Sunday, May 20, 2012

Tropical Storm Alberto (2012)

Storm Active: May 19-22

On May 17, a cold front moved off of the U.S. East Coast. The southern end of the front stalled off of the coast of South Carolina, and a low pressure trough developed. Over the following two days, the area of low pressure remained nearly stationary, and began to acquire tropical characteristics, which, during the afternoon of May 19, were enough to classify it as Tropical Storm Alberto, the first tropical cyclone of the 2012 Atlantic Hurricane Season.

The system drifted slowly to the southwest and west-southwest over the following day, and the devtelopment of modest convection near the center late on May 19 allowed the system to reach its peak intensity of 60 mph winds and a minimum central pressure of 995 mb. Early on May 20, the shear from a low pressure system to its northwest intensified, and the circulation became exposed mid-morning, weakening Alberto. As the day went on the blocking pattern that was in place over the U.S. northeast and the northwest Atlantic Ocean receded, and Alberto quickly shifted its motion from southwest to south to east and then northeast.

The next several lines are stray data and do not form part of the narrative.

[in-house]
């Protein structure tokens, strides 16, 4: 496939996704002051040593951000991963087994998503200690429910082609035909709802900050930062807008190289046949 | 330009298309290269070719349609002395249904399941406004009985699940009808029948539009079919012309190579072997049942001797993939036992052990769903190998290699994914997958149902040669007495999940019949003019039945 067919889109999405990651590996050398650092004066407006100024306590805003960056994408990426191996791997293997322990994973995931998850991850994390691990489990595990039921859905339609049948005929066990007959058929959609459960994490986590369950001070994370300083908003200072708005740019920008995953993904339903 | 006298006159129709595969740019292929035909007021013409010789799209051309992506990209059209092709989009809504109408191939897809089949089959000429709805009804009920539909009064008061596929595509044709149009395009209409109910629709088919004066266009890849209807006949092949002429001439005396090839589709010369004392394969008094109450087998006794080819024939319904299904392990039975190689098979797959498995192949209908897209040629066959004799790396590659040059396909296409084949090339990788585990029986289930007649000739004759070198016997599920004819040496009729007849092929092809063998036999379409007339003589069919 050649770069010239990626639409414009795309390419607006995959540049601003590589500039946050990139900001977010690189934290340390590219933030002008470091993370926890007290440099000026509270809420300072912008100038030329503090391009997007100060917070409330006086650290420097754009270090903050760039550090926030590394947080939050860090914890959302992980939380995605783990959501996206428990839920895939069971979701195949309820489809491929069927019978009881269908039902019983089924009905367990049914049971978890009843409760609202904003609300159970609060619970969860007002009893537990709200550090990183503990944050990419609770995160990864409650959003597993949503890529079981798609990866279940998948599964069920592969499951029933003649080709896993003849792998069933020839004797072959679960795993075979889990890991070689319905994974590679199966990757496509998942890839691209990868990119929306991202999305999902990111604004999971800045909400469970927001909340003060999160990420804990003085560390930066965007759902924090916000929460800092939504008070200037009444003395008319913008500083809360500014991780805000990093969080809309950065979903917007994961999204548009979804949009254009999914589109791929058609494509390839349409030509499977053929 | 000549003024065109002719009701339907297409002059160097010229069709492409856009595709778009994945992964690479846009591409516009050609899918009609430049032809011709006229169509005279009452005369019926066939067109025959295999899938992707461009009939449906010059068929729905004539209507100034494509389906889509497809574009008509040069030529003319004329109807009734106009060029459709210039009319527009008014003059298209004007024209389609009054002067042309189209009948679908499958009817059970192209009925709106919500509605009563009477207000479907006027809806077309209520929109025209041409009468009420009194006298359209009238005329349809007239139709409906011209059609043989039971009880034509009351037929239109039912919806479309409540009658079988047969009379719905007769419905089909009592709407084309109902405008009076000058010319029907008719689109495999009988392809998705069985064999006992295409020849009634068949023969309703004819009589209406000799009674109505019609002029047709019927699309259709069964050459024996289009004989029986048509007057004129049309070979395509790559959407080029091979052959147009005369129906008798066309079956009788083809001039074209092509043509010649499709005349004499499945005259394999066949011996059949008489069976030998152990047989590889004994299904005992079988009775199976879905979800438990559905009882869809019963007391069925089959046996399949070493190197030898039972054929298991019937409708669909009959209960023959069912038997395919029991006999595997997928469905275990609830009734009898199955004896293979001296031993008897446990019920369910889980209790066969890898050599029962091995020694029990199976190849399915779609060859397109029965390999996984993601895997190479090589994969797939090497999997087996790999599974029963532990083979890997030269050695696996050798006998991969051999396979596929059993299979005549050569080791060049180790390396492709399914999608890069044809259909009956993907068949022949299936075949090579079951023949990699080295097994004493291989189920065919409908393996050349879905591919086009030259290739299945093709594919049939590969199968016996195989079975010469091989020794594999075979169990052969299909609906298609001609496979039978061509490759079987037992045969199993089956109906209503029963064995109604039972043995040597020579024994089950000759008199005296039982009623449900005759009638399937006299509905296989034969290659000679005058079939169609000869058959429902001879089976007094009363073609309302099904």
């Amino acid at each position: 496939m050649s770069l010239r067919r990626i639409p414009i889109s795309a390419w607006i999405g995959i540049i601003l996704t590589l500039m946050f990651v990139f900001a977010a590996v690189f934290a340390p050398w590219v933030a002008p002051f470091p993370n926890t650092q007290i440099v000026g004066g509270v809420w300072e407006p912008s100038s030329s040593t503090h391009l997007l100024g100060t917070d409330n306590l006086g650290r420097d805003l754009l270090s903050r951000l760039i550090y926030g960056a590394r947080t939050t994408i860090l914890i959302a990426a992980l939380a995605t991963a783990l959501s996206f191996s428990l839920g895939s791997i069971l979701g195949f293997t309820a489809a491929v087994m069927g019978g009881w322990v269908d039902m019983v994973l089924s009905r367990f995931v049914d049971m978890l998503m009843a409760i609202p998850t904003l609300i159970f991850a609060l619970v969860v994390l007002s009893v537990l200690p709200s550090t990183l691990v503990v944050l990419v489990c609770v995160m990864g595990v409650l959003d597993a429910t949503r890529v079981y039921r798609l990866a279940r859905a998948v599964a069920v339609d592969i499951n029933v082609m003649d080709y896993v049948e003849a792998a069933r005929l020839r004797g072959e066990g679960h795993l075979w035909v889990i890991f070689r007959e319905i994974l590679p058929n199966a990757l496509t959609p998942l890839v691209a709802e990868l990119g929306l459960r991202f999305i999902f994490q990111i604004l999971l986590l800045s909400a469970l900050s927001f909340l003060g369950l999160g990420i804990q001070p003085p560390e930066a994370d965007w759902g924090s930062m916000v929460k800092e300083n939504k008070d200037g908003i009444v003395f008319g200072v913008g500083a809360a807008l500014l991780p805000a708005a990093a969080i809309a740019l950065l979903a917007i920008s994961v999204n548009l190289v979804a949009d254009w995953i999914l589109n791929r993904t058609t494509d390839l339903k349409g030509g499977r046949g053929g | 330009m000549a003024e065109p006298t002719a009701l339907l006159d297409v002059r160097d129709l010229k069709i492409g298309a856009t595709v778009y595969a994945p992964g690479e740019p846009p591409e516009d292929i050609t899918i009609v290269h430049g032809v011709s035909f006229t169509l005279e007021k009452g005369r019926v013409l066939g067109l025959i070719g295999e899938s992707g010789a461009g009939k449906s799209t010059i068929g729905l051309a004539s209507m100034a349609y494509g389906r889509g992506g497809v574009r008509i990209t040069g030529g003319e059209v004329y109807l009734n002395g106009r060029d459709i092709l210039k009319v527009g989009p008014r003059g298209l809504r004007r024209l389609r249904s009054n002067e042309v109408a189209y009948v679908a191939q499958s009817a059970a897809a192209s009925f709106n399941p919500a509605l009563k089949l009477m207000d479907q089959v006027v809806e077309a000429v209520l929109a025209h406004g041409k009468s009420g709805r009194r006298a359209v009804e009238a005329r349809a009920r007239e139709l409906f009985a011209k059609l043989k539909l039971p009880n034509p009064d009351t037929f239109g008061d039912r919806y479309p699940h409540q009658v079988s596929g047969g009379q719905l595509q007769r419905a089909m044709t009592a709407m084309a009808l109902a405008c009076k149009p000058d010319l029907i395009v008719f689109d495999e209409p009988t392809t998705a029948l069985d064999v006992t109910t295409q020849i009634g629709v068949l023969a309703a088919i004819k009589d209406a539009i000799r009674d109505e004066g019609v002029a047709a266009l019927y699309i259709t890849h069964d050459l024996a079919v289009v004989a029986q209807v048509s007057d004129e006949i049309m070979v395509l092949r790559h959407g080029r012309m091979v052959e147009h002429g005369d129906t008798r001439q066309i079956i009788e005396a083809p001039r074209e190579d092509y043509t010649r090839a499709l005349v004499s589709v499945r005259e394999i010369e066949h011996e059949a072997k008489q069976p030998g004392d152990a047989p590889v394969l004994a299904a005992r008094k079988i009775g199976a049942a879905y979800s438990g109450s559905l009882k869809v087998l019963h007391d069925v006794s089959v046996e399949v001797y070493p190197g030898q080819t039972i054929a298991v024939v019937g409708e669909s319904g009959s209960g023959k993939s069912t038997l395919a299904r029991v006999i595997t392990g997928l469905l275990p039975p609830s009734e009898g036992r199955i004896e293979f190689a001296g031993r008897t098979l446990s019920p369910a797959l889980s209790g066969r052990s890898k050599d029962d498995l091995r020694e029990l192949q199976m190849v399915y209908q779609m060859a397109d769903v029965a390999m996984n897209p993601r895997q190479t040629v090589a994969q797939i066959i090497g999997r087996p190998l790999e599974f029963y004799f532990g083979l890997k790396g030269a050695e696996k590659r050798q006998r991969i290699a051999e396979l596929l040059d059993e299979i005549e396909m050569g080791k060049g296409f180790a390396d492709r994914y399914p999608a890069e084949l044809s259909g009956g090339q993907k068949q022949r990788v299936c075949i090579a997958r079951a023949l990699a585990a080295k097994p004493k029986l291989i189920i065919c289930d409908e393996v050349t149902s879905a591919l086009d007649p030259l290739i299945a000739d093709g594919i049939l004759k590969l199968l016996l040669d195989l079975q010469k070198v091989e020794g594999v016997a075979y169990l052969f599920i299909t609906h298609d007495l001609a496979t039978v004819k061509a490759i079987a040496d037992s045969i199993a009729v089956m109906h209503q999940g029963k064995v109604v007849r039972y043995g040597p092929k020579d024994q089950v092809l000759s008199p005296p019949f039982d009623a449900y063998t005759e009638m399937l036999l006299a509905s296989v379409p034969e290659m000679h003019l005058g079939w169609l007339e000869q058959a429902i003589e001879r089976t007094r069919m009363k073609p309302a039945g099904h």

Accelerating as it did so, the system weakened further to a minimal tropical storm and then a tropical depression on May 21. By May 22, the convection was strongly displaced from the circulation center, and Alberto became extratropical later that morning, while southeast of Cape Hattaras, North Carolina. The next day, it merged with a front coming off of the U.S. Alberto was the earliest forming cyclone in the Atlantic basin since Ana in 2003, and 2012 was the first year on record such that a preseason cyclone formed in both the Atlantic and East Pacific Basins.


Alberto near peak intensity on May 19.


Track of Alberto.

1 comment:

Anonymous said...

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